Cody Coots has said that if he gets bitten by the snake, then he, like his father, will decline emergency treatment. He states that if he dies, then it must be “God’s will.” (Question: if there is a gun on the table that one knows is loaded and has a round in the chamber, and one picks up that gun, points it at their head and says, “If I die when I pull this trigger, then it’s God’s will,” and then pulls the trigger and dies, whose will was it actually that this person died?)

     Personal accountability. It’s something that, quite honestly, is fading fast in America. In 1968, then-Governor Ronald Reagan mused on this concept during a speech to the Republican National Convention when he stated;

“We must reject the idea that every time a law’s broken, society is guilty rather than the lawbreaker. It is time to restore the American precept that each individual is accountable for his actions.”

     So, at what point do we hold a person or group of people accountable for their actions? In the course of asking this question, I’m reminded of the recent, tragic death of actor Philip Seymour Hoffman. Now, before anyone starts accusing me of trying to “capitalise on the death of a good and decent man,” please read on a bit.

     As a lot of you know, Hoffman was found in his West Village, Manhattan apartment back on the 2nd of this month, dead of a Heroin overdose. Several small bags were found, and Hoffman died with a needle in his vein. (3) Since that day, those following and commenting on the sad story, have done what people often do; play the “blame game,” and attempt to find some kind of meaning in an otherwise meaningless death. They blame the drug. They blame the pusher. They blame the stresses of celebrity life…but does anyone ever place even a smidgen of the blame for Hoffman’s demise…on Hoffman?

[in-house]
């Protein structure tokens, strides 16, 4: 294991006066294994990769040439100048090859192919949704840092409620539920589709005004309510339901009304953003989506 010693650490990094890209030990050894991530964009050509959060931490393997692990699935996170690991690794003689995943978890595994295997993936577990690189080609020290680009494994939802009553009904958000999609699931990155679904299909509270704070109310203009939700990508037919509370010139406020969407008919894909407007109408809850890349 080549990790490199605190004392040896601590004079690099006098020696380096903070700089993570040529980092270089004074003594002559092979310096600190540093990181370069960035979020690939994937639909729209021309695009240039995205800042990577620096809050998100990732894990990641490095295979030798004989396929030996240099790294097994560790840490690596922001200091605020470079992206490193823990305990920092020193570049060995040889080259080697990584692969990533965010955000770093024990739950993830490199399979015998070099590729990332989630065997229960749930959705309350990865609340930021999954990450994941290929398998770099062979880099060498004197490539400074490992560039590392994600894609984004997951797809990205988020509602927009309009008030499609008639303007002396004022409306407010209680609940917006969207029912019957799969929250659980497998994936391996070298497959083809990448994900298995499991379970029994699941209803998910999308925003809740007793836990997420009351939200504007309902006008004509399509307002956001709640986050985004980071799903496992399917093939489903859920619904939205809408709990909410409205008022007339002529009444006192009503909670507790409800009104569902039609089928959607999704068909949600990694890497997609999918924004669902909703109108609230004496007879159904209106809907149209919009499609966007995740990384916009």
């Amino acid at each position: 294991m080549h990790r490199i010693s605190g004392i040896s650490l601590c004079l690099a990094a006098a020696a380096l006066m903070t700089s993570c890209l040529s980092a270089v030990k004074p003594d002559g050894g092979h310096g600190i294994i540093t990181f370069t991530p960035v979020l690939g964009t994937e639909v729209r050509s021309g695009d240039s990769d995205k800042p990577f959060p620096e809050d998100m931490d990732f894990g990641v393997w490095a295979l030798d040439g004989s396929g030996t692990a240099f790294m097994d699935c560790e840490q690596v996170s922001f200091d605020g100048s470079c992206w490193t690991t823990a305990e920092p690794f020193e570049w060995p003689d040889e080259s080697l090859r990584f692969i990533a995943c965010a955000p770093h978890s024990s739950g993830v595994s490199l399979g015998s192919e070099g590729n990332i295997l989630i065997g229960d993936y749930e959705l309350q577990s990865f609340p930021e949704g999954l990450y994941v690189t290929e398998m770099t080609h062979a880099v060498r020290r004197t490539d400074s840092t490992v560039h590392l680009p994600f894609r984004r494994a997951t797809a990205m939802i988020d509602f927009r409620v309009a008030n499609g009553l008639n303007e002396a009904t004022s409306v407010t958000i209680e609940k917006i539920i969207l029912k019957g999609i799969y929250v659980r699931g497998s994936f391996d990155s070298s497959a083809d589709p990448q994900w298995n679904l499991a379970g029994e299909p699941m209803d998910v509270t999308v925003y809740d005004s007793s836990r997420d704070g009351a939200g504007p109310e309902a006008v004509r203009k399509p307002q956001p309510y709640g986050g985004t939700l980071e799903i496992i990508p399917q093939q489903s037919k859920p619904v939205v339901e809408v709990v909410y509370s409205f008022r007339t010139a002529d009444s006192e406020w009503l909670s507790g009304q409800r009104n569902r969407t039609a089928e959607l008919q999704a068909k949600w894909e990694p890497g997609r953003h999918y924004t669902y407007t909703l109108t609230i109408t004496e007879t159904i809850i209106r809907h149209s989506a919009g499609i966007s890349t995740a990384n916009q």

This needle, like any other needle I suspect, would not have been able to simply jump up and enter Hoffman’s arm. His supplier didn’t dose him, nor did any other Tinseltown actor or agent. No, Philip Seymour Hoffman did this to himself, knowing full well the dangers of what he was doing. The sooner we acknowledge this, the better we’ll be at viewing things like this objectively. Of course, there will still be those select few who, like Coots and progeny, will blame their own and others’ ill-fated actions on everyone else, including their God.

 

Faith and Religion: A Flood That Doesn’t Hold Water

Comparison between the Ark and the HMS Titanic. Graphic courtesy of Patheos.com / PZ Myers.

Comparison between the Ark and the RMS Titanic. Graphic courtesy of Patheos.com / PZ Myers.

     TLDR ADVISORY: This article exceeds 1,000 words, and may be lengthy for some readers, including Mr. Ray Comfort and our friends at Answers in Genesis.

     It seems like the older I get, the more skeptical I become regarding things that, for the longest time, I held to be unquestionably true. A young Earth, the Genesis story, the story of Jesus, and the Noah’s Ark story. I grew up with things like the flood story, being told by my Sunday School teachers how Noah built this gigundous boat, and brought all of the animals in the world onto the Ark by twos, male and female, because God was going to flood the Earth. God made it rain for forty days and forty nights, they said. God made the rainbow, they said.